Infection with infectious haematopoietic necrosis virus

Infectious pancreatic necrosis

Infection with infectious spleen and kidney necrosis virus

Infection with Koi herpesvirus (Cyprinid herpesvirus 3)

Oncorhynchus masou virus disease

Piscirickettsiosis (Piscirickettsia salmonis)

Infection with Red sea bream iridoviral disease

Sealice (Lepeophtheirus salmonis)

Infection with spring viraemia of carp virus

Infection with Tilapia lake virus (TiLV) disease

Viral encephalopathy and retinopathy

Infection with viral haemorrhagic septicaemia virus

Whirling disease (Myxobolus cerebralis)​


Diseases associated with molluscs​​​

Infection with Bonamia exitiosa​

Infection with Bonamia ostreae

Infection with Mikrocytos mackini

Infection with Marteilia refringens

Infection with Marteilia sydneyi

Infection with Marteilioides chungmuensis

Infection with Perkinsus marinus

Infection with Perkinsus olseni

Infection with Xenohalitotis californiensis

Iridoviroses

Haplosporidium nelsoni infection in shellfish

Nocardiosis of shellfish​


Diseases associated with crustaceans​​

Acute hepatopancreatic necrosis disease​​

Enterocytozoon hepatopenaei

Gill-associated virus

Infection with Aphanomyces astaci (crayfish plague)

Infection with Hepatobacter penaei (necrotising hepatopancreatitis)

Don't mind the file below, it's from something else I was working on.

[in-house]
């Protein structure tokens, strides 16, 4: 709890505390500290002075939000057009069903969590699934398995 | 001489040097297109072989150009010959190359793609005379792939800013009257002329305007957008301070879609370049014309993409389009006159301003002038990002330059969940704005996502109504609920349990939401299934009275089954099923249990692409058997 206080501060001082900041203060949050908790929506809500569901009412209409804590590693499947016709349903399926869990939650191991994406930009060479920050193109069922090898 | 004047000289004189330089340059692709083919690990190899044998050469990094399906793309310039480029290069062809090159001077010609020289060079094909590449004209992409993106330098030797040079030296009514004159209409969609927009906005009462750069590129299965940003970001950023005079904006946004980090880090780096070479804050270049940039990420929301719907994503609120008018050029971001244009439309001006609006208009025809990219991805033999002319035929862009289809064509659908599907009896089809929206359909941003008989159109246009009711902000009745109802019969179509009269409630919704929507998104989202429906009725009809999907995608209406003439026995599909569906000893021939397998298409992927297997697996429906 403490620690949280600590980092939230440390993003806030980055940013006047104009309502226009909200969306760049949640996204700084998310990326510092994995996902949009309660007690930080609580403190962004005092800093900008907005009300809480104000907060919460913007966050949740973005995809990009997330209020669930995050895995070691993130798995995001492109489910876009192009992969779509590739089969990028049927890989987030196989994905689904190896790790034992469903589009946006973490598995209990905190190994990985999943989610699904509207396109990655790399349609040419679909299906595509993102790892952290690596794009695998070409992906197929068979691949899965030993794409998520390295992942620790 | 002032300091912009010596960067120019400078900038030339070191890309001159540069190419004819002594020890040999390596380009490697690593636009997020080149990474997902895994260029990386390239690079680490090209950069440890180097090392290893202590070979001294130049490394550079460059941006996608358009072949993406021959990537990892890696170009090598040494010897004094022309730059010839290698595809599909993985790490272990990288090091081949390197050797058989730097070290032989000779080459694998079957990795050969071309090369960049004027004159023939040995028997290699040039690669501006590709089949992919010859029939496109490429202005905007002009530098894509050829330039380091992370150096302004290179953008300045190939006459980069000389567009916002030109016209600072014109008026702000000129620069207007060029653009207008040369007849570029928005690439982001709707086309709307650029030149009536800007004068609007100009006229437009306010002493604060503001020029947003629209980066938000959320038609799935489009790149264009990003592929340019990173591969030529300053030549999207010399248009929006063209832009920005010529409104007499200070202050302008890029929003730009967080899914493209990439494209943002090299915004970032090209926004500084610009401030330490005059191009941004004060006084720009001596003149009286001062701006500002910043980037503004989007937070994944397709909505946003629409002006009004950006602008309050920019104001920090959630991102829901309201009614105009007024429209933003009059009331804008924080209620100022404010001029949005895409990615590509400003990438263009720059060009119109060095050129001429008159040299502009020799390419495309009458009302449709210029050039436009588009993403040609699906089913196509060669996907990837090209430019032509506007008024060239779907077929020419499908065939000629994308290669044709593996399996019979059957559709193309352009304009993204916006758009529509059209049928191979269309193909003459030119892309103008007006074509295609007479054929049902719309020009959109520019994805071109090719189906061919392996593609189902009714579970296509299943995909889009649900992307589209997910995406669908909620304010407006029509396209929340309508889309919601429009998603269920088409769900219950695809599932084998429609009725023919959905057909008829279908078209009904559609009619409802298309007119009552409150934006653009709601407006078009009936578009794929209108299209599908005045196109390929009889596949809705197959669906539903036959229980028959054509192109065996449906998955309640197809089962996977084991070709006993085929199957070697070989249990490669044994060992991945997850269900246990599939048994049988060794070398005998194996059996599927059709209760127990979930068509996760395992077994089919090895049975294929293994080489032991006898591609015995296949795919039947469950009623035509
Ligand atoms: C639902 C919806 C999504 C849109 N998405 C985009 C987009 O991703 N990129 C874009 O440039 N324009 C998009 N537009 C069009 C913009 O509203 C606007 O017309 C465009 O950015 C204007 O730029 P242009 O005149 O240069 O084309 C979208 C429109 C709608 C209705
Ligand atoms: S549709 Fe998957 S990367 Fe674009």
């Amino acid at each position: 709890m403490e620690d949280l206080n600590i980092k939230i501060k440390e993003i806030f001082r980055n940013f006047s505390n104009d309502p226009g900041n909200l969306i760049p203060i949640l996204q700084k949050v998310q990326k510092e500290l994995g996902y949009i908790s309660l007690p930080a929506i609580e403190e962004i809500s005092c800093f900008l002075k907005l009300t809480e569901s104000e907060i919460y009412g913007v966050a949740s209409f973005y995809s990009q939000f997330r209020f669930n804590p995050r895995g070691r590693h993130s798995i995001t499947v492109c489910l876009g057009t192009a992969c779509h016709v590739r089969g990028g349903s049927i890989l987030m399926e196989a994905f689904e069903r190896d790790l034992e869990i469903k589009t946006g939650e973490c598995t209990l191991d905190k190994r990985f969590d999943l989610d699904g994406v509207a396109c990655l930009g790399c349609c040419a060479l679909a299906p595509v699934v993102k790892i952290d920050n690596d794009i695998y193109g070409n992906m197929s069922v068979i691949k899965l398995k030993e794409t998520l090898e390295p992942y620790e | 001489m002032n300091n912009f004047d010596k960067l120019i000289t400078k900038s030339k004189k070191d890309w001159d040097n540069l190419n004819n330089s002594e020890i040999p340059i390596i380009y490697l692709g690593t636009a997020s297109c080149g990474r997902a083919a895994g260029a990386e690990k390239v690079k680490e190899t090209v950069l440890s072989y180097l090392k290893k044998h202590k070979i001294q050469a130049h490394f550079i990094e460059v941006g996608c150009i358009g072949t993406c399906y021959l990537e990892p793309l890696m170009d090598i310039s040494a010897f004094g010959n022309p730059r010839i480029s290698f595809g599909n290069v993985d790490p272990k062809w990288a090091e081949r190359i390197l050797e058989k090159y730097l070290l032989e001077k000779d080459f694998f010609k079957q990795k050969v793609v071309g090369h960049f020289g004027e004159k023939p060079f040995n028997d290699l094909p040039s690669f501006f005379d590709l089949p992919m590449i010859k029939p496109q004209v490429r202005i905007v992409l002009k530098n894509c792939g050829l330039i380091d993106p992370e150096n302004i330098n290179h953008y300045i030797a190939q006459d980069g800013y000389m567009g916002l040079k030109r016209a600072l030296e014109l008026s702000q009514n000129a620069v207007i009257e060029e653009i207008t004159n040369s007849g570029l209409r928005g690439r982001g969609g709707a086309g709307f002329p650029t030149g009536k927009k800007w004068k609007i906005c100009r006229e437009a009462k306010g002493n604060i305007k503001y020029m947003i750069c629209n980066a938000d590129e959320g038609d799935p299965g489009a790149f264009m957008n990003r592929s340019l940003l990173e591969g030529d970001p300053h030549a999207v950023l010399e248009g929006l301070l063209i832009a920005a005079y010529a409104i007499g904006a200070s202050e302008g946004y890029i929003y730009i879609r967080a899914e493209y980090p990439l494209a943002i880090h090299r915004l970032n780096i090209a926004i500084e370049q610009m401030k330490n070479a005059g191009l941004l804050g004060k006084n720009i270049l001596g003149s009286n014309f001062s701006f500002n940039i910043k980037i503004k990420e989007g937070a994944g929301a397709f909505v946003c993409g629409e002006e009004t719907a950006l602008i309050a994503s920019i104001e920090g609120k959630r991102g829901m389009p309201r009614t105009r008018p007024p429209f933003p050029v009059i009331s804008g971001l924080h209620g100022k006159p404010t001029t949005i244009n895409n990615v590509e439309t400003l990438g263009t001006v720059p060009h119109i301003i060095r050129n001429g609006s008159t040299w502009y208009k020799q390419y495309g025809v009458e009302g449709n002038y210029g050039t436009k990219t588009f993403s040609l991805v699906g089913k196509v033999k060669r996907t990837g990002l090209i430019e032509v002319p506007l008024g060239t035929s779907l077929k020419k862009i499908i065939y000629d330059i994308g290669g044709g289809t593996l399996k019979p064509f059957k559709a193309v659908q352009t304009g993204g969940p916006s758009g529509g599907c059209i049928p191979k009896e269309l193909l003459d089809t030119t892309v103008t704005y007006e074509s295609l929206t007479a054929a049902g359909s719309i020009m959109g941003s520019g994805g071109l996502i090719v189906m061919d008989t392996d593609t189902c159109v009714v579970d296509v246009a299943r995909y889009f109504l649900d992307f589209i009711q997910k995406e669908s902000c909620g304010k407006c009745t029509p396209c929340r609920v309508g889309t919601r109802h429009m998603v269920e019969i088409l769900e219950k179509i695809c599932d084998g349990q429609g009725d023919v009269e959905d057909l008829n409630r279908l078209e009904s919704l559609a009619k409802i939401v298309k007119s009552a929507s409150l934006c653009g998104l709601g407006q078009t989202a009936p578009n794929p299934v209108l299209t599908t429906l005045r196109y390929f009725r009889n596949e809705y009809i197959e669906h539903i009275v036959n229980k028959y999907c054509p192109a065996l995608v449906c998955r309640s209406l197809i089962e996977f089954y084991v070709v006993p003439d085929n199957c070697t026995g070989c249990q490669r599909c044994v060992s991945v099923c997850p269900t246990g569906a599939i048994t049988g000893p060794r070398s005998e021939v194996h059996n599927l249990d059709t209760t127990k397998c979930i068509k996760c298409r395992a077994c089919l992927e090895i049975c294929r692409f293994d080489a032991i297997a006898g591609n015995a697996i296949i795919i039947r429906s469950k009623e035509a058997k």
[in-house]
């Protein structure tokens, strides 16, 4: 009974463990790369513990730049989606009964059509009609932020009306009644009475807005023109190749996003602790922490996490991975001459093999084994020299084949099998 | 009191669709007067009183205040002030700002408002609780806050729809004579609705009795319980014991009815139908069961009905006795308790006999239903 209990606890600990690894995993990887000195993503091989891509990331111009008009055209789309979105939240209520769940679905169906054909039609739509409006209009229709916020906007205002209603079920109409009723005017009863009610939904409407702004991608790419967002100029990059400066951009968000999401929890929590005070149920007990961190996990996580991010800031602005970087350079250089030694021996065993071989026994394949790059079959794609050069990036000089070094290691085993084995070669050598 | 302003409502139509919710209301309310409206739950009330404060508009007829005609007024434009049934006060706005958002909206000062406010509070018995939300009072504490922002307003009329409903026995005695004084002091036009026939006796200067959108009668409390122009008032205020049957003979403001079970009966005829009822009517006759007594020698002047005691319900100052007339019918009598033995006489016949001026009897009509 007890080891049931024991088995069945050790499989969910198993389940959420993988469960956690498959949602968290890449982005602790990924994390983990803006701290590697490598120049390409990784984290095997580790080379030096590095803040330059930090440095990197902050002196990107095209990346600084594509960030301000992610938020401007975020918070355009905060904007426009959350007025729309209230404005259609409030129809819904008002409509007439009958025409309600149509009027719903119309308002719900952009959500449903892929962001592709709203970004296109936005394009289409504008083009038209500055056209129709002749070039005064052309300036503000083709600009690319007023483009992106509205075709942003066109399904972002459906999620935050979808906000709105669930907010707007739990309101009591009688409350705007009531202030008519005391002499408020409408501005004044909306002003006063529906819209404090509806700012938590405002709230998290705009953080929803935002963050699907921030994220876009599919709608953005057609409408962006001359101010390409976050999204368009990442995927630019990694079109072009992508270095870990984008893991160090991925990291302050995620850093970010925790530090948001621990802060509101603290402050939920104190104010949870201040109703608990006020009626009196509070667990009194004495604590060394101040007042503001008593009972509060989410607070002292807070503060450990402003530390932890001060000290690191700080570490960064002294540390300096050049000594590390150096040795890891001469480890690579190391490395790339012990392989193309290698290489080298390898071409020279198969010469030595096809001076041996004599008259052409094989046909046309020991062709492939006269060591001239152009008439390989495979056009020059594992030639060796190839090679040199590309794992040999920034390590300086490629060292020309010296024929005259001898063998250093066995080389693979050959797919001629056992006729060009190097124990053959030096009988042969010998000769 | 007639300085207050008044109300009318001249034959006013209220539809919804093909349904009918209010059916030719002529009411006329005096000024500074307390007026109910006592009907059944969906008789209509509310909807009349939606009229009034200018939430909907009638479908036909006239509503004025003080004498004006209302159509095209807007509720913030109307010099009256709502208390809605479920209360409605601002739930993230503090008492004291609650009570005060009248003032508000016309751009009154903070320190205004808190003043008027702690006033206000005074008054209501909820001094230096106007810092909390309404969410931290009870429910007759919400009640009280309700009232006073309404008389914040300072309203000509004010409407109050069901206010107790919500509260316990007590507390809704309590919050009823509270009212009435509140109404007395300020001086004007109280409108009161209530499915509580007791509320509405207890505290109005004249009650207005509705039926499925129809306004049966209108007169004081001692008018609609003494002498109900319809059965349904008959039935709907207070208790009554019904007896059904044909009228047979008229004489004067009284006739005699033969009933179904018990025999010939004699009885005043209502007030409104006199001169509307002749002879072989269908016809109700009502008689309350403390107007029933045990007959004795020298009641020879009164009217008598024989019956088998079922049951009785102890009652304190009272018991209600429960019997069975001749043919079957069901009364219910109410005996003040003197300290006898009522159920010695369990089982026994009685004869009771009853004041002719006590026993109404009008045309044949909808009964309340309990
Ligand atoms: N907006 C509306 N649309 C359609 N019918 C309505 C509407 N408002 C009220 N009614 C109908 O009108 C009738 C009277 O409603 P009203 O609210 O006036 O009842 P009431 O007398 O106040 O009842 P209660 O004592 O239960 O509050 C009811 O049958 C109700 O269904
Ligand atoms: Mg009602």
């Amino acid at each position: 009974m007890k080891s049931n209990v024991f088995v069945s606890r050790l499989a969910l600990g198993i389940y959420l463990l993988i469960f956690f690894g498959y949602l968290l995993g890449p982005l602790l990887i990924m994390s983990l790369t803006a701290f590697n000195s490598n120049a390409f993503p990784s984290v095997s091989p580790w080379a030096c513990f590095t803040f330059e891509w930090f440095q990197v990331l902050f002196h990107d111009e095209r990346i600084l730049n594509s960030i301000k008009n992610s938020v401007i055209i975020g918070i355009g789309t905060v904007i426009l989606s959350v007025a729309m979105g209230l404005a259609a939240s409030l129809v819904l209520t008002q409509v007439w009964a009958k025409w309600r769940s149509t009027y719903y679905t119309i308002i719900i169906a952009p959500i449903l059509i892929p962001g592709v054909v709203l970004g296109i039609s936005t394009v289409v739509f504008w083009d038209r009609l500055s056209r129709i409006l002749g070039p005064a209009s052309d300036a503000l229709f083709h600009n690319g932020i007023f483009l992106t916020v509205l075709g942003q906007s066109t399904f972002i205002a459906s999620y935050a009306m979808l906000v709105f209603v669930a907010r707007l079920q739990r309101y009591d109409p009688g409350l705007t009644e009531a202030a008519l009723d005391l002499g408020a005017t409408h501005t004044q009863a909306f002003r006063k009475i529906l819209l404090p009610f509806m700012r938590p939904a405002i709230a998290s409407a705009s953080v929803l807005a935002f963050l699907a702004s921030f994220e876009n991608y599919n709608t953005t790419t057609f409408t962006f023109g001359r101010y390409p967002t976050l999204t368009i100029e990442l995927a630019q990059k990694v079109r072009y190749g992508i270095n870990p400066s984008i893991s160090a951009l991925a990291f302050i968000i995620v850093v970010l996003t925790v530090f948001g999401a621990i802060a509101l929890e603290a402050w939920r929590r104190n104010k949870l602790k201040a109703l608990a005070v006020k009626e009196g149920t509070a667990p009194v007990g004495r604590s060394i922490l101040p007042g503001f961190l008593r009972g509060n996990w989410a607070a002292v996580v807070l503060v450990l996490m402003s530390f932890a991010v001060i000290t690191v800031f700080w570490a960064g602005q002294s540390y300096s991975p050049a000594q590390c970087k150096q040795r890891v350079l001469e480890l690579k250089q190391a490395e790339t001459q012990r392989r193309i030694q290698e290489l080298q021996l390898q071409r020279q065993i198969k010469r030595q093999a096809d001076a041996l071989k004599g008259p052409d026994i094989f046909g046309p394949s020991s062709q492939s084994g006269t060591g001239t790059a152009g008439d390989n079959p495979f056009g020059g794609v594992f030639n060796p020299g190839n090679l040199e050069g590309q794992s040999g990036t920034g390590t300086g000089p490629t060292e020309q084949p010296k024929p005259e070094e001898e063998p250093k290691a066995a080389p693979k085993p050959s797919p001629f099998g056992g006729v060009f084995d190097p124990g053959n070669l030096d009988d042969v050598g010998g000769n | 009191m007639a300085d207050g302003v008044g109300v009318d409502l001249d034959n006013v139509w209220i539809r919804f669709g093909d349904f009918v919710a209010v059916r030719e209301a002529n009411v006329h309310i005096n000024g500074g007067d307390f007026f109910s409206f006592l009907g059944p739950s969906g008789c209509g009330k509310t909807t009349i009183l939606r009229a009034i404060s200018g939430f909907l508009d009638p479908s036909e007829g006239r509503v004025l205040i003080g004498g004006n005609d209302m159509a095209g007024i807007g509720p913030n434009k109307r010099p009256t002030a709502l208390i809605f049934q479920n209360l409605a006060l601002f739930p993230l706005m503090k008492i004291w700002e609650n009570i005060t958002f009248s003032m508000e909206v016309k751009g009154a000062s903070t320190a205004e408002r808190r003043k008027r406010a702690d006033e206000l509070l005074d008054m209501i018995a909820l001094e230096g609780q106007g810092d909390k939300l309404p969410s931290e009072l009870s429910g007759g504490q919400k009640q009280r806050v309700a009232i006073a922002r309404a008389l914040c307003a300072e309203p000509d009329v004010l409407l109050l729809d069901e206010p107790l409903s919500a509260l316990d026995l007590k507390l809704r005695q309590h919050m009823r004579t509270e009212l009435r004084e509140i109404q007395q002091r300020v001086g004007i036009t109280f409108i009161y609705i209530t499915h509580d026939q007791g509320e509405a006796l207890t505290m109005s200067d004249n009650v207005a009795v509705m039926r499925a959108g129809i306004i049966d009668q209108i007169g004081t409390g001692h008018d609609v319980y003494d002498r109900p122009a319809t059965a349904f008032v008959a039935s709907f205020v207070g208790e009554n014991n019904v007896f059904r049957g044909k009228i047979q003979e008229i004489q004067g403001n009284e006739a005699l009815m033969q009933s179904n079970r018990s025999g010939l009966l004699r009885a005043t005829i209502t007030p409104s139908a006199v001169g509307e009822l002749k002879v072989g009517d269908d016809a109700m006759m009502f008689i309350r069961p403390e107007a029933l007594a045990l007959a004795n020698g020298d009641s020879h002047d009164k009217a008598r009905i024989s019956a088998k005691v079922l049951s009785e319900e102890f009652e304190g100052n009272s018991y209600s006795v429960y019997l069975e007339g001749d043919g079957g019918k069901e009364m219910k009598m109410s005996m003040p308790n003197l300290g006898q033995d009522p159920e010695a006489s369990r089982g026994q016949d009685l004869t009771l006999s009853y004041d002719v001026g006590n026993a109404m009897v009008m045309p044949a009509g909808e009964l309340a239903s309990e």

Infection with infectious hypodermal and haematopoietic necrosis virus

Infection with Macrobrachium rosenbergii nodavirus (white tail disease)

Infection with myonecrosis virus

Infection with Taura syndrome virus

Infection with white spot syndrome virus

Infection with yellow head virus genotype 1

Monodon slow growth syndrome​


Diseases associated with amphibians​

Infection with Batrachochytrium salamandrivorans

Infection with Ranavirus species​​​​​


Endemic animal diseases

Endemic animal diseases are defined as declared pests & diseases under the Act. Declared pest/disease is a fourth category of biosecurity matter established by the Biosecurity Regulations 2022 (the Regulations), see regulation 4. ​

Part 2 of the Regulations prescribe certain dealings with declared pests and disease (e.g. importing, supply and propagation) to be prohibited dealings which can only occur under a special prohibited dealing permit​.​